The headline Nikkei Vietnam Manufacturing Purchasing Managers’ Index (PMI
), which measures manufacturing performance, rose slightly to 52.7 in May from 52.3 in April, signaling a solid monthly improvement in the health of the sector.
Central to the latest strengthening of operating conditions was a marked rise in new business. The growth rate picked up to the sharpest in 12 months and was among the fastest in the survey’s history, says the report, adding new export orders also rose, albeit at a weaker pace than in April.
Higher new orders led to a further expansion of manufacturing production, the sixth in as many months. Moreover, the latest rise was the sharpest since July last year.
In response to higher new orders, manufacturers took on extra staff and increased their purchasing activity. Employment rose for the second month running, albeit only slightly and at a slower pace than in April.
The rate of growth in input buying, meanwhile, accelerated and was the sharpest since last July. Purchasing has now increased in each of the past six months.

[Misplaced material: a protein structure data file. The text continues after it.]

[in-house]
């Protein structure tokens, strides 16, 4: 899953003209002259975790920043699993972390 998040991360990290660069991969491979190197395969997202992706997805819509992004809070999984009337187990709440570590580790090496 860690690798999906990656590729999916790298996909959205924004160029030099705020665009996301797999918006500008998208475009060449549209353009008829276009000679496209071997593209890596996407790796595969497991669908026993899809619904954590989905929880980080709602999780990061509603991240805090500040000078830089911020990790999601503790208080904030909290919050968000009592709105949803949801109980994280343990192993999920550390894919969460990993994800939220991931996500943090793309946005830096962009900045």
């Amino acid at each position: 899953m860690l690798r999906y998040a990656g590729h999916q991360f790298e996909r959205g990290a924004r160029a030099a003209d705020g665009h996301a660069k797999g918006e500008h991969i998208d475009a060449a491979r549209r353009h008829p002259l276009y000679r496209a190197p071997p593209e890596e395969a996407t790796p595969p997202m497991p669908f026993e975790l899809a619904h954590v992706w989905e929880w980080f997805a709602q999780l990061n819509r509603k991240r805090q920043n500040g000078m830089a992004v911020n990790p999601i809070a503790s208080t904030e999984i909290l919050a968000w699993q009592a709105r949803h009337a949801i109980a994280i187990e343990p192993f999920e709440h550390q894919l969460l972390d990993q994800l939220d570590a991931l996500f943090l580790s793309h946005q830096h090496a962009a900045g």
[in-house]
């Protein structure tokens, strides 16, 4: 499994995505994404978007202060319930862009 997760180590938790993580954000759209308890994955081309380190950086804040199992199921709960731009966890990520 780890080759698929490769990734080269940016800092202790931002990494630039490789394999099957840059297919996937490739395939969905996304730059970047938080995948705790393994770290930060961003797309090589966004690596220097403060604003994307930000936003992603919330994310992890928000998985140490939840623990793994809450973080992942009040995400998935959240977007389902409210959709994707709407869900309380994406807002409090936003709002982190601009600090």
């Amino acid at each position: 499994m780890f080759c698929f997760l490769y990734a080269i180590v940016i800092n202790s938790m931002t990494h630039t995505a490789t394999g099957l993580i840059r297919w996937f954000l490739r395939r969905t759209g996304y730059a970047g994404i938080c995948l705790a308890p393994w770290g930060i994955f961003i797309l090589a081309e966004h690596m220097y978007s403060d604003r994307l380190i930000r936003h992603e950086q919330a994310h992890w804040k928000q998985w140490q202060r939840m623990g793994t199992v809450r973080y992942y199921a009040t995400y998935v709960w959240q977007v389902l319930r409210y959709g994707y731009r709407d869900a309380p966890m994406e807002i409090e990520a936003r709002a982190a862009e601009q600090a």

Rising input buying contributed to an accumulation of stocks of purchases, the first in five months. On the other hand, stocks of finished goods decreased as products were delivered to clients.
The rate of input cost inflation quickened for the second month running in May and was the fastest since August 2014. Respondents indicated higher costs for raw materials, in some cases linked to a lack of supply.
With input prices continuing to rise, manufacturers increased their output prices. Although faster than in April, the rate of charge inflation remained slight, the report notes.
“The latest set of PMI data for Vietnam paints an encouraging picture of the health of the manufacturing sector. The strength of new order growth is the highlight from May’s release and should help lead to further improvements in output and employment in coming months,” said Andrew Harker at Markit, which compiles the survey.
“It is becoming clearer that the recent period of deflationary pressure has come to an end, but Vietnamese firms have so far been able to restrict the extent to which they have raised their output prices. This could change should the rate of cost inflation continue to build,” he added.